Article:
- Jason Giambi was back in the batter’s box after treatment gave him a little relief from the pain in his heels. Giambi’s been ordered to take batting practice in his tennis shoes, which raises a couple questions. First, why hasn’t Nike, Mizuno, or any of the other equipment companies been able to come up with a set of spikes that approximate the comfort of normal shoes? Even more interesting, why hasn’t some shoemaker been able to improve on the age-old metal spikes? Is this really as good as it gets for playing baseball? Giambi’s situation is at the daily management stage. If he’s able to keep things under control, he should be able to play effectively. However, like any injury that requires active management, it’s hard to say how or even if it will affect his game.
- The Cardinals activated Juan Encarnacion, but only because they had to. Encarnacion had batted well under the Mendoza line at Double-A, but had gone to the maxiumum 20 days on his rehab assignment. Dropped back into the six slot, Encarnacion went 0-3 with a strikeout and showed the same lack of bat control I mentioned with Kendrick. Encarnacion simply doesn’t look recovered from his offseason surgery, though it’s just one game and sample-size concerns should be noted. The Cardinals as a whole aren’t hitting, but adding Encarnacion doesn’t appear to be the kick-start that the Cards were hoping for.
- Here’s why you never trade depth-hours after it came public that Jose Castillo was demanding a trade, he was the replacement when Jose Bautista went down with an ankle injury. Bautista had x-rays that came back negative, meaning that he likely won’t need to hit the DL. Still, the disgruntled Castillo is now the fill-in third baseman until Bautista is back. The Pirates are in an interesting dilemma, not just with Castillo, but with their depth all around the field. There’s no glaring hole in their lineup, they’re loaded with lefty starters, have a couple guys off to hot starts in the minors, yet there’s no progress in the win column. Using the fantasy rule that in a two-for-one trade, the “one” is usually on the better end of it, the Pirates could put together multiple packages in hopes of upgrading their below-average slots. Plenty of teams would love to have a Ryan Doumit, a Paul Maholm, or a Jose Castillo. If Dave Littlefield can’t put together a couple of these over the next couple months, the Pirates will be back in this same situation next year, looking up at the rest of the NL Central.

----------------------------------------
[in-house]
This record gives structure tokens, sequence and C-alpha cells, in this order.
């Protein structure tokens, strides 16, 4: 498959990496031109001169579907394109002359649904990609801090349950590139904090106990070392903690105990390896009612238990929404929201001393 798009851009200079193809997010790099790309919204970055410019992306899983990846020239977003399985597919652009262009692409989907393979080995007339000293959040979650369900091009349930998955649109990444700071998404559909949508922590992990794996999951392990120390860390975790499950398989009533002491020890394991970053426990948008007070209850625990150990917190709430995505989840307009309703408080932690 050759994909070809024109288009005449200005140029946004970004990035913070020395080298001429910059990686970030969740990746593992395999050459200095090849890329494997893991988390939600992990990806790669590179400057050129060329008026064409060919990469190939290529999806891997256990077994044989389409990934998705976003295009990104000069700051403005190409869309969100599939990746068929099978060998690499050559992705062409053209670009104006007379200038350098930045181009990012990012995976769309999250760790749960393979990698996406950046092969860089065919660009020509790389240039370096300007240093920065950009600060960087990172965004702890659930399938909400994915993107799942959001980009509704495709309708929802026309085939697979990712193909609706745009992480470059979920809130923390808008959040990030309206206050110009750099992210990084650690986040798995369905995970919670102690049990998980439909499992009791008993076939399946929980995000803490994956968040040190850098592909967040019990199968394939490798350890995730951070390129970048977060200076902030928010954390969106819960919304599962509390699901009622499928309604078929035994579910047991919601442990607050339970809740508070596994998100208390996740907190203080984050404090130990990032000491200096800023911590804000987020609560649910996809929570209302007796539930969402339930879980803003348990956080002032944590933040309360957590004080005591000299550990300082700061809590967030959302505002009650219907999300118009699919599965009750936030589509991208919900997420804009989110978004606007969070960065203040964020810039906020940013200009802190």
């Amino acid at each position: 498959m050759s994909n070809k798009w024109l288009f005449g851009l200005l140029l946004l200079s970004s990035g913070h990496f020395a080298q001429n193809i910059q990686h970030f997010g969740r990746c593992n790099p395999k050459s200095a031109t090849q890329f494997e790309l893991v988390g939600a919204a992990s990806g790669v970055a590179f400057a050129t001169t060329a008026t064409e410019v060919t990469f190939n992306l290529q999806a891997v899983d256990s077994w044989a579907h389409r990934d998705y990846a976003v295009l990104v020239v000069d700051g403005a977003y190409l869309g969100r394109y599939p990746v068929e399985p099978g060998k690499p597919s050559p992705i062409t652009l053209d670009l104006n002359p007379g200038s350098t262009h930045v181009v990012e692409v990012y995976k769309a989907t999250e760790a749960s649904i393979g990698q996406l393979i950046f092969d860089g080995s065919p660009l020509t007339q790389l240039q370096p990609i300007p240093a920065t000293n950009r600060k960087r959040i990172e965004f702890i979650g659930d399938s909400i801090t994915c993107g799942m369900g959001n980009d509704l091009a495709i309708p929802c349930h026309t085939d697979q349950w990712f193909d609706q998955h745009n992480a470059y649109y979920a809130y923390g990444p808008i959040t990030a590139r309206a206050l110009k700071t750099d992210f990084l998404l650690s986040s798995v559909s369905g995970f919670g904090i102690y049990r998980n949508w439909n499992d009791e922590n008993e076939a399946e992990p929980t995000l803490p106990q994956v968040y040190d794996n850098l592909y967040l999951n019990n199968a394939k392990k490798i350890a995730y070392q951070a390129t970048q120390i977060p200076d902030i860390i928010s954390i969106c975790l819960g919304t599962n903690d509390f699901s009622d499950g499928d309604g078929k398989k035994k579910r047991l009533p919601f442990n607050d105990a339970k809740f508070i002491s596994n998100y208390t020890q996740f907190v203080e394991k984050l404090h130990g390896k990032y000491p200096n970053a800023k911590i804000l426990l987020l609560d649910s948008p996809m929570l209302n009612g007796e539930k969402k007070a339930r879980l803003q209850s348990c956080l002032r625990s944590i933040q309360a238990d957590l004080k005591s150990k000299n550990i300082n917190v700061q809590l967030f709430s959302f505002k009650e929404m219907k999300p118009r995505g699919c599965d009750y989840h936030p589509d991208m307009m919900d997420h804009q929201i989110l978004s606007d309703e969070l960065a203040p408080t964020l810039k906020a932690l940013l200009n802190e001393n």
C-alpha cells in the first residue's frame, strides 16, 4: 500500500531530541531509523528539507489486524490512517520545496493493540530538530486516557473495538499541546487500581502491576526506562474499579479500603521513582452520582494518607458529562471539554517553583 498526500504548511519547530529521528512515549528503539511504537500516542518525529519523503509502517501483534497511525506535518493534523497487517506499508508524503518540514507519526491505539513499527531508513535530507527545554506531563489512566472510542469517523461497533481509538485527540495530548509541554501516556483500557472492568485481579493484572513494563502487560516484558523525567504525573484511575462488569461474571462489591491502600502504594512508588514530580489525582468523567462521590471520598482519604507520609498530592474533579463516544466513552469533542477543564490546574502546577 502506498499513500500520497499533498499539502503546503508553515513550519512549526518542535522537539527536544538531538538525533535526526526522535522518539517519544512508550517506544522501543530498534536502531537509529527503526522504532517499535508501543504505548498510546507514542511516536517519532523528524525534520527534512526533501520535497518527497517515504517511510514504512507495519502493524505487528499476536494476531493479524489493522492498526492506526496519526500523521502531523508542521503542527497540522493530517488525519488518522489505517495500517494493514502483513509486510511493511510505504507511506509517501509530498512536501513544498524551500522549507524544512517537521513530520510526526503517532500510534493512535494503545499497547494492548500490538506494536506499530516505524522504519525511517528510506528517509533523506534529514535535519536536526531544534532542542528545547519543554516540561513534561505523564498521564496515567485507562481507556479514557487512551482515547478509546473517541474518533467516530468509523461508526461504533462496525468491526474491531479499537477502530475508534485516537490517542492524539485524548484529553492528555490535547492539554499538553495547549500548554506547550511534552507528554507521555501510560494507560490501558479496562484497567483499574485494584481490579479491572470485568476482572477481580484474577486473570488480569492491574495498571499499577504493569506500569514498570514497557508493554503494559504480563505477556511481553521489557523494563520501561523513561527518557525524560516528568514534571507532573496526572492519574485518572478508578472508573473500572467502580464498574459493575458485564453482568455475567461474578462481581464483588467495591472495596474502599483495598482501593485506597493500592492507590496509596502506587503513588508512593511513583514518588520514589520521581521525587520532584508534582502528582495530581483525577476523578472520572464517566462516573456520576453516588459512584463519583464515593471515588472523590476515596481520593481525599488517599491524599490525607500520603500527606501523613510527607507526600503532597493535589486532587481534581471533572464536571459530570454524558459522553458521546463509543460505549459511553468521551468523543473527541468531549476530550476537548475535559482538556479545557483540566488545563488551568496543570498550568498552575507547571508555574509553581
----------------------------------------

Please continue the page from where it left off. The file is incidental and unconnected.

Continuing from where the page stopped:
- The Marlins‘ bullpen is a confusing situation, especially given the surprise trade of Jorge Julio. Henry Owens is still ten days away from coming back, leaving Taylor Tankersley as the guy who will get the ball at the end of games despite shoulder issues. Though some would point to the team’s record, it’s hard to find any spot in the game log where the bullpen situation has cost wins above and beyond the normal. The Marlins hope to get their outfield fixed soon as well: Jeremy Hermida has moved his rehab up to Triple-A, while Alejandro De Aza is finally running a month after a severe ankle sprain.
Quick Cuts: Errata-I stated that Mike Timlin was headed to the DL. I crossed notes between Jeff Weaver and Timlin, then didn’t catch the error. My apologies. The item should have read that Timlin is not making progress with his shoulder tendinitis while on the DL. … Derrek Lee left Sunday’s game with neck spasms. It’s not considered serious, just uncomfortable. … The Rangers expect Kevin Millwood to be back on the mound Monday after missing a couple starts with a strained hamstring. … Jack Cust is now officially the Cris Carter of MLB. … Bob Wickman will be activated on Tuesday. He’ll be back in the closer role for the Braves, at least for now. … Remember I told you – the next Rihanna is Tami Chynn.